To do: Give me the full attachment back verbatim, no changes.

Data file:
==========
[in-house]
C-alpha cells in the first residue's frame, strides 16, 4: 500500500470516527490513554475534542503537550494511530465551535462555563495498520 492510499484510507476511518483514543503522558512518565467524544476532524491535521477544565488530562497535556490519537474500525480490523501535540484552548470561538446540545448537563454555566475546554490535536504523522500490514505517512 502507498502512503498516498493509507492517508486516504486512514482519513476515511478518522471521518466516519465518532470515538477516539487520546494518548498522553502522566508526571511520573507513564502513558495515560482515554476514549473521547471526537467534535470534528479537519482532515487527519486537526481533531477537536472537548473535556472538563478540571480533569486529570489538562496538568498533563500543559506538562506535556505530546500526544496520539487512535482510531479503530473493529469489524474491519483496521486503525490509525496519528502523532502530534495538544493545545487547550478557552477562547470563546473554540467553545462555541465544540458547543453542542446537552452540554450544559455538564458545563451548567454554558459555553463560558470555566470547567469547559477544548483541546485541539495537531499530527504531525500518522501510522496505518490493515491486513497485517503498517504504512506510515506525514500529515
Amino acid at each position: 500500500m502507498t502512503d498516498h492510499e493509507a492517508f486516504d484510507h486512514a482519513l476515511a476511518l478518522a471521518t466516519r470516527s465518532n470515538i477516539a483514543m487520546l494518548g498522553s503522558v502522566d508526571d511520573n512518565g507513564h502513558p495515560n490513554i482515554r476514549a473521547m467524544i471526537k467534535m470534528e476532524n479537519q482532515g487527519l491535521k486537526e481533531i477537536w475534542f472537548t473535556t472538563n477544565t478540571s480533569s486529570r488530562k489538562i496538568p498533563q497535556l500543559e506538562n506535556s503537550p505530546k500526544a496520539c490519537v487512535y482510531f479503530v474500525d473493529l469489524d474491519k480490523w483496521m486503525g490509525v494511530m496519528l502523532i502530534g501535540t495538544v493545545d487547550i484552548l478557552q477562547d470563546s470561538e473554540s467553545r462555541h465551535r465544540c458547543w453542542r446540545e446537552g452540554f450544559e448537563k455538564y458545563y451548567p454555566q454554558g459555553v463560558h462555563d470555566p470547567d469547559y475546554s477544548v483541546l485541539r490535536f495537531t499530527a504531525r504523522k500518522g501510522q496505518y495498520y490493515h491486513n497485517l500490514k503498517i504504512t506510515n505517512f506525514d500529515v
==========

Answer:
[in-house]
C-alpha cells in the first residue's frame, strides 16, 4: 500500500470516527490513554475534542503537550494511530465551535462555563495498520 492510499484510507476511518483514543503522558512518565467524544476532524491535521477544565488530562497535556490519537474500525480490523501535540484552548470561538446540545448537563454555566475546554490535536504523522500490514505517512 502507498502512503498516498493509507492517508486516504486512514482519513476515511478518522471521518466516519465518532470515538477516539487520546494518548498522553502522566508526571511520573507513564502513558495515560482515554476514549473521547471526537467534535470534528479537519482532515487527519486537526481533531477537536472537548473535556472538563478540571480533569486529570489538562496538568498533563500543559506538562506535556505530546500526544496520539487512535482510531479503530473493529469489524474491519483496521486503525490509525496519528502523532502530534495538544493545545487547550478557552477562547470563546473554540467553545462555541465544540458547543453542542446537552452540554450544559455538564458545563451548567454554558459555553463560558470555566470547567469547559477544548483541546485541539495537531499530527504531525500518522501510522496505518490493515491486513497485517503498517504504512506510515506525514500529515
Amino acid at each position: 500500500m502507498t502512503d498516498h492510499e493509507a492517508f486516504d484510507h486512514a482519513l476515511a476511518l478518522a471521518t466516519r470516527s465518532n470515538i477516539a483514543m487520546l494518548g498522553s503522558v502522566d508526571d511520573n512518565g507513564h502513558p495515560n490513554i482515554r476514549a473521547m467524544i471526537k467534535m470534528e476532524n479537519q482532515g487527519l491535521k486537526e481533531i477537536w475534542f472537548t473535556t472538563n477544565t478540571s480533569s486529570r488530562k489538562i496538568p498533563q497535556l500543559e506538562n506535556s503537550p505530546k500526544a496520539c490519537v487512535y482510531f479503530v474500525d473493529l469489524d474491519k480490523w483496521m486503525g490509525v494511530m496519528l502523532i502530534g501535540t495538544v493545545d487547550i484552548l478557552q477562547d470563546s470561538e473554540s467553545r462555541h465551535r465544540c458547543w453542542r446540545e446537552g452540554f450544559e448537563k455538564y458545563y451548567p454555566q454554558g459555553v463560558h462555563d470555566p470547567d469547559y475546554s477544548v483541546l485541539r490535536f495537531t499530527a504531525r504523522k500518522g501510522q496505518y495498520y490493515h491486513n497485517l500490514k503498517i504504512t506510515n505517512f506525514d500529515v